Stoltmann Law Offices, P.C. is a Chicago-based investment fraud and investor rights law firm that offers representation to victims of investment fraud nationwide. We have tried and won many cases against LPL Financial over the years and represented hundreds of investors who were victims of various types of investment fraud as a result of the misconduct of LPL financial advisors.
According to multiple reports, including a complaint filed by the Securities and Exchange Commission, for upwards of ten years, James K. Couture, while a registered representative for LPL Financial based in Boston, Massachusetts, stole upwards of $2.9 million from clients. Couture pulled this off by convincing his clients to sell legitimate securities in their accounts and transfer the funds to an “investment” in a company owned and controlled by Couture called Legacy Financial. Once Couture gained control of his clients’ money, he converted it and spent it for his own use. This is a classic scheme in the brokerage and advisory world known as “selling away”. According to the SEC and the indictment filed by the U.S. Attorney for the District of Massachusetts, Couture kept the scam going by fabricating account statements for his clients that showed money being “reinvested” and also provided account reviews which disguised the fact that he was committed rote fraud. When clients would request withdrawals, Couture would take money from Client A and pay it to Client B, which is the classic sign of a Ponzi scheme.
According to his FINRA BrokerCheck Report, Couture was registered as a licensed securities broker and advisor through LPL Financial from February 2009 through July 2020 out of offices in Worcester and Springfield, Massachusetts. At that point, LPL fired him for cause based on the same misconduct that led to his indictment and the SEC complaint. A few months later, in October 2020, Couture accepted a permanent bar from the securities industry from FINRA when he knowingly failed to respond to a request for information from the regulator in connection with an investigation into his misconduct.
LPL is no stranger to harboring bad brokers and failing to supervise them. Just recently, FINRA fined LPL $6.5 million for multiple compliance failures related to supervision. This was nothing new. On May 6, 2015, FINRA fined LPL $10,000,000 and ordered it to pay $1,664,592 in restitution for repeated systematic and far reaching compliance and supervisory failures. The highlights of this exceptional FINRA enforcement action, which spans compliance failures from January 2007 through 2015 include:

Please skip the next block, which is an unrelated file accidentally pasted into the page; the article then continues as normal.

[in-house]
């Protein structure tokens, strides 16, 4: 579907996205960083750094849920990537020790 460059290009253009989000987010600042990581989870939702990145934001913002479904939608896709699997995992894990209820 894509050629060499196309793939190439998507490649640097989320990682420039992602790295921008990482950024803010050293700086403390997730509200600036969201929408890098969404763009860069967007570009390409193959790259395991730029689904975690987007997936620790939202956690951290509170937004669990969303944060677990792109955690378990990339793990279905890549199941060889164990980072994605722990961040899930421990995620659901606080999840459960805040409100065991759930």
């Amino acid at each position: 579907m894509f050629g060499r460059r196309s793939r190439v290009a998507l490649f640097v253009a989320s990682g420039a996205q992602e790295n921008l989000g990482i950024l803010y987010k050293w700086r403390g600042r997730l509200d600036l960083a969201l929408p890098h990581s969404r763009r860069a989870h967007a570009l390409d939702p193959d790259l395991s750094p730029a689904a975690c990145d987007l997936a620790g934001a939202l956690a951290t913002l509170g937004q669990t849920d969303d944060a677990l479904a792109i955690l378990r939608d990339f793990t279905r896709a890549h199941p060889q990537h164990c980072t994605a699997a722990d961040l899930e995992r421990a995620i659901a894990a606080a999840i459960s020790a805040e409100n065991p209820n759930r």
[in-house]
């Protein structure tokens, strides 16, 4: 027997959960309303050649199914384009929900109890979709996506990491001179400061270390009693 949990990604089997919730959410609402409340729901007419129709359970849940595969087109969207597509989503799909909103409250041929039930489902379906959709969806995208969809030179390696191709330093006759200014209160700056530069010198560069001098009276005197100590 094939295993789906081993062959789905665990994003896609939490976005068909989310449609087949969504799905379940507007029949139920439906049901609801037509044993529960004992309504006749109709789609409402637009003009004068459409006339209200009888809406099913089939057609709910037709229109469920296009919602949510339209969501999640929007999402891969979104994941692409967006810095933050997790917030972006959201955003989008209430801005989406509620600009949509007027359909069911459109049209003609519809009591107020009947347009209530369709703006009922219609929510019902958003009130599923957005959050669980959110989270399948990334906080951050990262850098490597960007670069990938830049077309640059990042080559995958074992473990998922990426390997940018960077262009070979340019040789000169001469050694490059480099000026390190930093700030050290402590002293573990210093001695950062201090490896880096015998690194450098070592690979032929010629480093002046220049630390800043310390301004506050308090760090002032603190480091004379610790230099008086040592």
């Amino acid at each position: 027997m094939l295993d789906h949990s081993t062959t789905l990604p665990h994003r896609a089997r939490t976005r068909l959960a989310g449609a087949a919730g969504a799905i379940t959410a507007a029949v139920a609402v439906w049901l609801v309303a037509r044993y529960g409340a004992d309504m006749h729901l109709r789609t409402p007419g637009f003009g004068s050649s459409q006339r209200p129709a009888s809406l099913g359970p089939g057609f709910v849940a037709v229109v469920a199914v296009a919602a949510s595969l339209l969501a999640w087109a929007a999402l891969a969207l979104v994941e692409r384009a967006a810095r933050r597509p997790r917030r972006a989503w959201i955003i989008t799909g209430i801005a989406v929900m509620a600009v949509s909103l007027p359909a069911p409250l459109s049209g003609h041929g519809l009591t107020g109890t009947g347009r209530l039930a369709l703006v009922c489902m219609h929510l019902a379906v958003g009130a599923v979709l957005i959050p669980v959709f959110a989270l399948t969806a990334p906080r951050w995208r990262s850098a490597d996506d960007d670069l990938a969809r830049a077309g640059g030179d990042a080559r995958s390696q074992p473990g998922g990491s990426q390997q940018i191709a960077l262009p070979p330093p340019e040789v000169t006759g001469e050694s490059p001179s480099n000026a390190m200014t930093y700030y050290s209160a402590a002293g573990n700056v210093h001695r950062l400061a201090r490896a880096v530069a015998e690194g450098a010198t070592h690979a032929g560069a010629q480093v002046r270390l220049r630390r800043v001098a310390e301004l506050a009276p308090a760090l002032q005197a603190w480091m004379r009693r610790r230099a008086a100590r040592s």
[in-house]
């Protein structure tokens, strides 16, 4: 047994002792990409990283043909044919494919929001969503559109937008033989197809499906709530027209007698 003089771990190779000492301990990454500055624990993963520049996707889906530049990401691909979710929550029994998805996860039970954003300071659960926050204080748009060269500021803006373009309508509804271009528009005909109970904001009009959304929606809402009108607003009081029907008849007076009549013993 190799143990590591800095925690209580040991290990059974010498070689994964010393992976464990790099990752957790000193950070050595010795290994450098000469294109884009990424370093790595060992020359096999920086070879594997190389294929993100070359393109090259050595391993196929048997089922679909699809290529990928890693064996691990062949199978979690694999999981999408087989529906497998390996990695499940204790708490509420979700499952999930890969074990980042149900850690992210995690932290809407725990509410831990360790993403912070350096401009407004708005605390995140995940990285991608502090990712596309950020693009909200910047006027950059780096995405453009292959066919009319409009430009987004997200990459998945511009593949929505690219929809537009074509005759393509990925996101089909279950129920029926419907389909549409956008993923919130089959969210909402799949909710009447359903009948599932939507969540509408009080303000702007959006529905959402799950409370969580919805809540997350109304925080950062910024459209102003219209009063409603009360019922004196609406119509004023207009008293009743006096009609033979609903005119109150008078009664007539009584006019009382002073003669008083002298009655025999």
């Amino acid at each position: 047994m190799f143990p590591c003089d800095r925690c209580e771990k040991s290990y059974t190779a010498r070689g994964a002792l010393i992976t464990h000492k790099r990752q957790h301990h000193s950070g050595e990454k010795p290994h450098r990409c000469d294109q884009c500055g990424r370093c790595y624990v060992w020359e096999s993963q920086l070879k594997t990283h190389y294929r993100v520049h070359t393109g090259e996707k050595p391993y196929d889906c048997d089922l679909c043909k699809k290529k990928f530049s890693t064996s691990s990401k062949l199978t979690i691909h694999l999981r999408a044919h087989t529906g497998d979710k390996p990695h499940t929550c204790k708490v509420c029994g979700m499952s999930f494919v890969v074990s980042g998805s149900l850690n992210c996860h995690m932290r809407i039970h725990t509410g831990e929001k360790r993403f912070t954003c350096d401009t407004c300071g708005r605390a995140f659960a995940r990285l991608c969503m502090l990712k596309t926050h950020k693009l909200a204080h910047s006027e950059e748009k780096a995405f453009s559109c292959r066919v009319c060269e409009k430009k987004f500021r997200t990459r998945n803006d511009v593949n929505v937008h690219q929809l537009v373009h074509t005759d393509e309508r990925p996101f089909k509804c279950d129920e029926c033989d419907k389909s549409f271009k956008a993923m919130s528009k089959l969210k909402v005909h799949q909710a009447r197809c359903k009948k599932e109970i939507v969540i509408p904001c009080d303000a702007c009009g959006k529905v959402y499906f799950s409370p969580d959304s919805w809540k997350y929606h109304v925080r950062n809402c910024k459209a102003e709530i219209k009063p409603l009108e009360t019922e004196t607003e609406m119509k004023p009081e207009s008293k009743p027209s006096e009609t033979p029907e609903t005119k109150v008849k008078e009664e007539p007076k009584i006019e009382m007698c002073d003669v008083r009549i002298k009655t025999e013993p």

- LPL pursued a strategy to increase its size by acquiring numerous firms, recruiting thousands of new brokers, and almost doubling its revenue, without a “concomitant dedication of sufficient resources to permit the Firm to meet its supervisory obligations.” at 3
- LPL failed to supervise sales of complex non-traditional exchange traded funds, including ignoring LPL’s internal concentration limits. at 4-5.
- LPL failed to supervise variable annuity transactions.
- LPL failed to supervise mutual fund switches and sales of Class C shares. at 6-7.
- LPL failed to supervise sales of non-traded REITs.
- LPL failed to review low-priced equity trades, concentrated positions, actively traded accounts, and employee front-running, resulting in LPL’s failure to timely complete hundreds of thousands of supervisory tasks. at 7-8.
- LPL failed to accurately report trades to the Options Clearing Corporation, failed to report transactions to the Real-Time Transaction Reporting System and accurately report TRACE-eligible securities. at 8-9.=
- LPL failed to deliver trade confirmations affecting 13 million transactions. at 10.
- LPL failed to monitor for suspicious activity in violation of Anti-Money Laundering rules. at 11.
- LPL failed to provide complete and accurate information to regulators.
- LPL failed to supervise advertising and other communications. at 12-15.
- LPL failed to comply with registration requirements.
All told, this AWC specifies that LPL violated “numerous federal securities law and FINRA and MSRB rules” including:
|1. NASD Rule 3010(b)||2. FINRA Rule 2010||3. FINRA Rule 2330(c)|
|4. NASD Rule 3010(a)||5. NASD Rule 2110||6. FINRA Rule 2360(b)(5)|
|7. MSRB Rules G-14, G-15, G-27||8. NASD Rule 6230||9. FINRA Rule 6730|
|10. § 10, Exchange Act Rule 10b-10(a)||11. FINRA Rule 3310(a)||12. NASD Rule 2230|
|13. § 17 of the Exchange Act||14. SEC Rule 17a-3||15. FINRA Rule 4511|
|16. NASD Rule 3010(d)(3)||17. NASD Rule 2210(d)(1)(B)||18. NASD Rule 2210(c)(2)|
|19. MSRD Rule G-27||20. FINRA Rule 1122||21. Article V, Sections 2 and 3, FINRA By-Laws|
|22. Rule 204(a)(1), Reg. SHO|
The introduction to this AWC details a sordid fiasco of regulatory and compliance events faced by LPL over the years. Id. at 1-3. In total, FINRA references twelve different actions regarding conduct between March 2005 and 2013 imposing fines totaling $13,790,000.
Stoltmann Law Offices has unique experience prosecuting investor claims against LPL, especially those involving selling away and Ponzi schemes. If you were a victim of James Couture or any LPL Financial brokers or advisors, please contact Stoltmann Law Offices, P.C. for a free, no obligation initial consultation with a securities attorney. We offer representation nationwide to victims of investment fraud on a contingency fee basis which means we do not get paid until you do!